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Ibovespa Leads Losses as Real Slips After Campos’s Death

By Filipe Pacheco, Julia Leite and Ney Hayashi
August 13, 2014 5:28 PM EDT 126 Comments
Eduardo Campos, presidential candidate and former governor of the state of Pernambuco, during an interview in Sao Paulo on April, 17, 2014.
Photographer: Paulo Fridman/Bloomberg
Eduardo Campos, presidential candidate and former governor of the state of Pernambuco, during an interview in Sao Paulo on April, 17, 2014.

The Ibovespa led world losses amid a surge in volume that whipsawed trading after presidential candidate Eduardo Campos died in a plane crash. The real slid.

He was in a plane built to hold nine passengers that crashed in Sao Paulo state today following an aborted landing because of bad weather, the air force said in a statement. Campos, who was polling in third place ahead of the October elections, was flying to an event in the city of Guaruja at the time, according to O Estado de S. Paulo newspaper.

Related: Brazil Presidential Candidate Campos Reported Dead in Crash

Stocks and the real plunged initially before paring losses as investors sought to quickly analyze the impact the crash would have on Brazil’s presidential vote. The equity gauge had rallied 26 percent from this year’s low through yesterday on bets President Dilma Rousseff would be defeated and the new government would reduce intervention in state-owned companies.

“Elections are the main driver for the market now, but without Campos, uncertainty increases,” Rogerio Freitas, a partner at hedge fund Teorica Investimentos, said by phone from Rio de Janeiro. “The market will only find a direction once new polls become available.”

Campos, 49, the former governor of Pernambuco state, was traveling from Rio de Janeiro when the crash occurred at about 10 a.m. local time. The plane crashed on a gym, according to a spokesman for the fire department.

Opinion Poll

A poll by public opinion research company Ibope, released Aug. 7, showed support for Rousseff before the Oct. 5 election unchanged at 38 percent. Campos would win 9 percent of votes in the first round of elections, the poll showed.

The benchmark Ibovespa equity gauge dropped 1.5 percent to 55,581.19 at the close of trading in Sao Paulo, after sinking as much as 2.1 percent. It was the worst performance among the world’s major benchmarks. Trading volume was 13.44 billion reais, double the daily average of the past year, according to data compiled by Bloomberg. The gauge’s options traded on the Sao Paulo exchange expired today.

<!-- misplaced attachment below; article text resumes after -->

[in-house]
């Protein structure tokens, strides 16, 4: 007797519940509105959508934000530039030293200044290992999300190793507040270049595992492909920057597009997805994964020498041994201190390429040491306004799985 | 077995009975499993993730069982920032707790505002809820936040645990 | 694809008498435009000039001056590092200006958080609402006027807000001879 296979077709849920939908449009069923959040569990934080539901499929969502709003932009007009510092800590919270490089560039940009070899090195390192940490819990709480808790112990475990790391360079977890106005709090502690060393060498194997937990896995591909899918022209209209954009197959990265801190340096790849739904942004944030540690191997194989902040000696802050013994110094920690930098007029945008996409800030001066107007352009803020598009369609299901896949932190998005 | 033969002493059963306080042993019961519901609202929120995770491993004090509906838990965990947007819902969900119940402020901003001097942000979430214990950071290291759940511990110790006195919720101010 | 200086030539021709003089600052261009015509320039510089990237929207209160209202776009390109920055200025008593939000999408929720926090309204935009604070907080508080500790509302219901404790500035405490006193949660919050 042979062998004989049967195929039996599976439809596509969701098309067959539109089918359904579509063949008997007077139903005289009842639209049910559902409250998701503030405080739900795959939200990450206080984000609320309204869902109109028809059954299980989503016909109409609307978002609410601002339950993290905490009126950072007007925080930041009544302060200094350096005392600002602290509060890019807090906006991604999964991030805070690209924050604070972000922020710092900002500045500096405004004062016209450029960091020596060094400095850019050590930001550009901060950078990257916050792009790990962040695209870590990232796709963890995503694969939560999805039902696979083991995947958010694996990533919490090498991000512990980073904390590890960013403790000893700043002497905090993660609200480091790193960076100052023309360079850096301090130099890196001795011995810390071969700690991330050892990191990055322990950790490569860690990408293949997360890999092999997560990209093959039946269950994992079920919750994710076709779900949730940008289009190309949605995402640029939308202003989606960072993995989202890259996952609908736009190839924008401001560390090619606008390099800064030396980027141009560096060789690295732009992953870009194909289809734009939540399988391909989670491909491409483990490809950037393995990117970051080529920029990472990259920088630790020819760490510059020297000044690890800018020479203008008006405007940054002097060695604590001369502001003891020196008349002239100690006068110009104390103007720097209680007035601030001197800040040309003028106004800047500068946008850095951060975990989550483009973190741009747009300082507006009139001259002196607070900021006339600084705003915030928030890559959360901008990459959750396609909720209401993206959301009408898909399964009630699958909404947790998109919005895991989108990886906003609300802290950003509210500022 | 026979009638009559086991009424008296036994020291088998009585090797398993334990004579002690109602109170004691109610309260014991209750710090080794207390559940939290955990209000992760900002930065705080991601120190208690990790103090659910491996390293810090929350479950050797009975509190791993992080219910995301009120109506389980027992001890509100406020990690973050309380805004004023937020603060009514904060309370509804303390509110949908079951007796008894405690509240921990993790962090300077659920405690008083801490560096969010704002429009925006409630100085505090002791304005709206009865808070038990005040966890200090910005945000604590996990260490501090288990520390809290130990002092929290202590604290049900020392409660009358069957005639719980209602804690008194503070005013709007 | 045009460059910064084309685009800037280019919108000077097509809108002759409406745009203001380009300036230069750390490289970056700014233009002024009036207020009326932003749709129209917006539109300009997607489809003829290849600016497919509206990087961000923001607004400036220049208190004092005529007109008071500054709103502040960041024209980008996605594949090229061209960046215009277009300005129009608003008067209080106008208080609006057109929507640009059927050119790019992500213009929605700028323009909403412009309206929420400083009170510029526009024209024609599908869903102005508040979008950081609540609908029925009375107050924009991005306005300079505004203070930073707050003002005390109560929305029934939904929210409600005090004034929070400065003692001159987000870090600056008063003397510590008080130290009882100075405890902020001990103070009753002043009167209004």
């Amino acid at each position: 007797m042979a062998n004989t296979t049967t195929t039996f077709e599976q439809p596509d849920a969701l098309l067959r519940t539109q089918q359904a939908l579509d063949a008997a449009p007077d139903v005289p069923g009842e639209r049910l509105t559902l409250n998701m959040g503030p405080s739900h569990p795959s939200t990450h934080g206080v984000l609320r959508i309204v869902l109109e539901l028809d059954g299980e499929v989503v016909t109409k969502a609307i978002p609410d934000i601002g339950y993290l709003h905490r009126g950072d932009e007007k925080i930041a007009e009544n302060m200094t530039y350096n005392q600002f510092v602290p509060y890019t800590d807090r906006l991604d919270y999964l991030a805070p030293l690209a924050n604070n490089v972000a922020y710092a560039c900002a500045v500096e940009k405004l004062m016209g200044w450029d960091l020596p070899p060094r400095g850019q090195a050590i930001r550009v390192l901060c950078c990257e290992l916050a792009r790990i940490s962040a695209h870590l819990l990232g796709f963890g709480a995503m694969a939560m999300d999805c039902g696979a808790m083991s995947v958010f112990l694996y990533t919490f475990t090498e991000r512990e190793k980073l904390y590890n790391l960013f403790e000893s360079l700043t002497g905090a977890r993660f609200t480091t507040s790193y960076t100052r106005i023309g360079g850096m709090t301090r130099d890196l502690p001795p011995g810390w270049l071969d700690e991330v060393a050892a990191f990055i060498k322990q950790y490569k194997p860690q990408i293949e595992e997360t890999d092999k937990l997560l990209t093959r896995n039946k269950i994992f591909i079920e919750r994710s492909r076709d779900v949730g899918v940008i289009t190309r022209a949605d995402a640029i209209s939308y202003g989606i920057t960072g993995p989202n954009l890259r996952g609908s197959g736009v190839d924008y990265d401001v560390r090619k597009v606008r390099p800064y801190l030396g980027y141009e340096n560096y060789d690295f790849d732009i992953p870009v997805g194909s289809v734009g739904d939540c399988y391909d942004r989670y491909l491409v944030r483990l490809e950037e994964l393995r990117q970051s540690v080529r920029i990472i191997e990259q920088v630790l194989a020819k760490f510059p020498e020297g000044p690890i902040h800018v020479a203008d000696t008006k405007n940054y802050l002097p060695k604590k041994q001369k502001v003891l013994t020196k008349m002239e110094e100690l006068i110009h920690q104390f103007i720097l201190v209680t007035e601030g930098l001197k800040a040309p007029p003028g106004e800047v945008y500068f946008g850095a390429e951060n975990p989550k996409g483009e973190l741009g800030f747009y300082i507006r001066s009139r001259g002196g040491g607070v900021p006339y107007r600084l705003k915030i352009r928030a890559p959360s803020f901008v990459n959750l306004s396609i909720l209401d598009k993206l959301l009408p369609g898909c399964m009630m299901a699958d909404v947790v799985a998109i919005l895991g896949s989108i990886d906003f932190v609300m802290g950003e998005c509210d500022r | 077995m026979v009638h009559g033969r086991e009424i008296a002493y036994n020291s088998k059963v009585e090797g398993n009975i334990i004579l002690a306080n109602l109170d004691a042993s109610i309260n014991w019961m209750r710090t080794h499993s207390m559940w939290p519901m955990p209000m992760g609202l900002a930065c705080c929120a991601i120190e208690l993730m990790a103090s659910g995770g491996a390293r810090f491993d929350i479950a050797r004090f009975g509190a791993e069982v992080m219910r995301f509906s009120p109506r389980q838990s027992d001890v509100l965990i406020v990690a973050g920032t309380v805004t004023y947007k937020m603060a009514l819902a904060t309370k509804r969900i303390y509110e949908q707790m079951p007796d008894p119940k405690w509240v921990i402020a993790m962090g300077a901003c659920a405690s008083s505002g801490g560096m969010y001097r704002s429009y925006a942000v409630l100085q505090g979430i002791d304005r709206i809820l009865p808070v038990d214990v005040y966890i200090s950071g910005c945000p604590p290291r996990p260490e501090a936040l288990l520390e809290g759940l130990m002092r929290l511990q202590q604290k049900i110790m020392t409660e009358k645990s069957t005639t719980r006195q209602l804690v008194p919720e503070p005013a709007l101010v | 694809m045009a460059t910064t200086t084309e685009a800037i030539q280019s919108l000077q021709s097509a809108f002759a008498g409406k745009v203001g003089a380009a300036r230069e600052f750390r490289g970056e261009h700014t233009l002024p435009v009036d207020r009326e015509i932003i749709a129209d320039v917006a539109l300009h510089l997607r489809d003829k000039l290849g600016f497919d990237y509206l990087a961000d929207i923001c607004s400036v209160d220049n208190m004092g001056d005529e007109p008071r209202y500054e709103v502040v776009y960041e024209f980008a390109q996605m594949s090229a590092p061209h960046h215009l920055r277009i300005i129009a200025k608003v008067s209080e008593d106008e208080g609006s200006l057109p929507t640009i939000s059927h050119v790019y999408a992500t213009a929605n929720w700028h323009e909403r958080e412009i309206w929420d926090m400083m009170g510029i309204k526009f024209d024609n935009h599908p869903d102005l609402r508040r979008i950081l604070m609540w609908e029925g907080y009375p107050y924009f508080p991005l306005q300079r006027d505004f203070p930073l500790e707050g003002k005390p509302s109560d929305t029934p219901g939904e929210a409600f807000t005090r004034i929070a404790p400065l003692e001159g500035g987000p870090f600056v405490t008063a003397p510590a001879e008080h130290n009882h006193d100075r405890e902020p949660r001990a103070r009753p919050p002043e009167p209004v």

State-run oil producer Petroleo Brasileiro SA, known as Petrobras, sank 5 percent to 18.69 reais. The real dropped 0.2 percent to 2.2816 per dollar.

Swap rates, a gauge of expectations for interest-rate moves, jumped 11 basis points, or 0.11 percentage point, to 11.68 percent on contracts maturing in January 2017.

“The market is reacting amid a mix of cautiousness and nervousness,” Silvio Campos Neto, an economist at Tendencias Consultoria Integrada, said in a telephone interview.

Street Protests

Campos made his debut in politics at age 21, when he campaigned for Miguel Arraes, his grandfather and former Pernambuco governor. As a legislator in Congress he successfully pushed a bill that cut pension benefits and, as President Luiz Inacio Lula da Silva’s science minister, a measure that allowed stem cell research.

Campos quit Rousseff’s governing coalition in September in the aftermath of street protests that pushed the government’s popularity to record lows. He surprised political leaders and analysts by announcing an alliance with former Environment Minister Marina Silva, who placed third in the 2010 presidential race and has strong support among young, urban voters. Silva received 19 percent of the votes in the first round that year, and didn’t support anyone in the runoff.

“I think Marina will be the candidate now, and she’s a strong candidate, stronger even than Campos was because she’s more well known,” Luiz Carvalho, a managing partner at New York-based Tree Capital LLC, said by phone. “I think she’ll have a large appeal with the lower classes, and her voting intentions will be considerable. Dilma’s situation for a second round is now worse.”

To contact the reporters on this story: Filipe Pacheco in Sao Paulo at fpacheco4@bloomberg.net; Julia Leite in New York at jleite3@bloomberg.net; Ney Hayashi in Sao Paulo at ncruz4@bloomberg.net

To contact the editors responsible for this story: Brendan Walsh at bwalsh8@bloomberg.net Rita Nazareth

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